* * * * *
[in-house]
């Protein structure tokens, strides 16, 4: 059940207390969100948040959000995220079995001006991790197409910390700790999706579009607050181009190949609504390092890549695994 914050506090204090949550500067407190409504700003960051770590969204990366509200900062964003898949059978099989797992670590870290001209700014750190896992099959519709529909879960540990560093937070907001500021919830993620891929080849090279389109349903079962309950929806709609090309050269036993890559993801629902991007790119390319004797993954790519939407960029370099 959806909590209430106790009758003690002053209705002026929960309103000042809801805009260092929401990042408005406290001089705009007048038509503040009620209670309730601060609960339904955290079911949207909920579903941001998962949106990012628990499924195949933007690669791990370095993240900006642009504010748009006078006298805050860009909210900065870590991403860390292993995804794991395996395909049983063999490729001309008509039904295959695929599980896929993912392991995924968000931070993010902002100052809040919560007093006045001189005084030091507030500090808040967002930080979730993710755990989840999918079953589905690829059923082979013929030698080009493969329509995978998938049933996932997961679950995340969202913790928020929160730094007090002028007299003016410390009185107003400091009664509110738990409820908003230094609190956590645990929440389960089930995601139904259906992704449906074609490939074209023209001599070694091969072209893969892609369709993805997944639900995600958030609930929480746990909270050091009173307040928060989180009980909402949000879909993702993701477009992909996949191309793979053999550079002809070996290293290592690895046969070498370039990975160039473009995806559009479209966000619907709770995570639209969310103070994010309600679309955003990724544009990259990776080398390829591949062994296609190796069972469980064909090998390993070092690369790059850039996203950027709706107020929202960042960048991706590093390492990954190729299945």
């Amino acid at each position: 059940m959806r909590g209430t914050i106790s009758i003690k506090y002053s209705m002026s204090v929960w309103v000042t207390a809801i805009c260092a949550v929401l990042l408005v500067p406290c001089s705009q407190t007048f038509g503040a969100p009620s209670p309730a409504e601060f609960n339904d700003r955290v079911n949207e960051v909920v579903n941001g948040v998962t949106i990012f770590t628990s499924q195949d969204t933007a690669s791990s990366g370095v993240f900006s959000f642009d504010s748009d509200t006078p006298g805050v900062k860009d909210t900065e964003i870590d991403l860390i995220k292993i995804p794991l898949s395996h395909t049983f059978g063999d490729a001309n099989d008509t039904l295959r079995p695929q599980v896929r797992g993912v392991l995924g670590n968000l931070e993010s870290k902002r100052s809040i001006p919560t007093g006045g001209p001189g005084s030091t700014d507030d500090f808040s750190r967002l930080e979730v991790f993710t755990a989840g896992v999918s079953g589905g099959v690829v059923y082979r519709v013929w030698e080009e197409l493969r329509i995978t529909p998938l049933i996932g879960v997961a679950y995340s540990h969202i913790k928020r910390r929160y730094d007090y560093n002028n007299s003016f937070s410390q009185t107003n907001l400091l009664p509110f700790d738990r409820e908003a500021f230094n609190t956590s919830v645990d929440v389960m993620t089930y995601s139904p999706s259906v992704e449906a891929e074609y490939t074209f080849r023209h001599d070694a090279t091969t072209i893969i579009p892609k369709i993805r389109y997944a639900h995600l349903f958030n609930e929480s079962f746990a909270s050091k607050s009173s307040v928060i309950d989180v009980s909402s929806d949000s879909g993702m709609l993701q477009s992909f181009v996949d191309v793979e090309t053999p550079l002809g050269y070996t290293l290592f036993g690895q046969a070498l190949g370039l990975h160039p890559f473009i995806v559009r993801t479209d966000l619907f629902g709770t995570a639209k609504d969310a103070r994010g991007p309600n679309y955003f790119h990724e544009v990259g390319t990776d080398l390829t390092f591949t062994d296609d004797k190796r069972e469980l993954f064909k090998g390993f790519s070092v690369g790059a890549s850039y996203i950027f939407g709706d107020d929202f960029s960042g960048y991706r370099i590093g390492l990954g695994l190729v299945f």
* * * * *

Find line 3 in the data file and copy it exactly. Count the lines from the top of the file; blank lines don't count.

């Amino acid at each position: 059940m959806r909590g209430t914050i106790s009758i003690k506090y002053s209705m002026s204090v929960w309103v000042t207390a809801i805009c260092a949550v929401l990042l408005v500067p406290c001089s705009q407190t007048f038509g503040a969100p009620s209670p309730a409504e601060f609960n339904d700003r955290v079911n949207e960051v909920v579903n941001g948040v998962t949106i990012f770590t628990s499924q195949d969204t933007a690669s791990s990366g370095v993240f900006s959000f642009d504010s748009d509200t006078p006298g805050v900062k860009d909210t900065e964003i870590d991403l860390i995220k292993i995804p794991l898949s395996h395909t049983f059978g063999d490729a001309n099989d008509t039904l295959r079995p695929q599980v896929r797992g993912v392991l995924g670590n968000l931070e993010s870290k902002r100052s809040i001006p919560t007093g006045g001209p001189g005084s030091t700014d507030d500090f808040s750190r967002l930080e979730v991790f993710t755990a989840g896992v999918s079953g589905g099959v690829v059923y082979r519709v013929w030698e080009e197409l493969r329509i995978t529909p998938l049933i996932g879960v997961a679950y995340s540990h969202i913790k928020r910390r929160y730094d007090y560093n002028n007299s003016f937070s410390q009185t107003n907001l400091l009664p509110f700790d738990r409820e908003a500021f230094n609190t956590s919830v645990d929440v389960m993620t089930y995601s139904p999706s259906v992704e449906a891929e074609y490939t074209f080849r023209h001599d070694a090279t091969t072209i893969i579009p892609k369709i993805r389109y997944a639900h995600l349903f958030n609930e929480s079962f746990a909270s050091k607050s009173s307040v928060i309950d989180v009980s909402s929806d949000s879909g993702m709609l993701q477009s992909f181009v996949d191309v793979e090309t053999p550079l002809g050269y070996t290293l290592f036993g690895q046969a070498l190949g370039l990975h160039p890559f473009i995806v559009r993801t479209d966000l619907f629902g709770t995570a639209k609504d969310a103070r994010g991007p309600n679309y955003f790119h990724e544009v990259g390319t990776d080398l390829t390092f591949t062994d296609d004797k190796r069972e469980l993954f064909k090998g390993f790519s070092v690369g790059a890549s850039y996203i950027f939407g709706d107020d929202f960029s960042g960048y991706r370099i590093g390492l990954g695994l190729v299945f």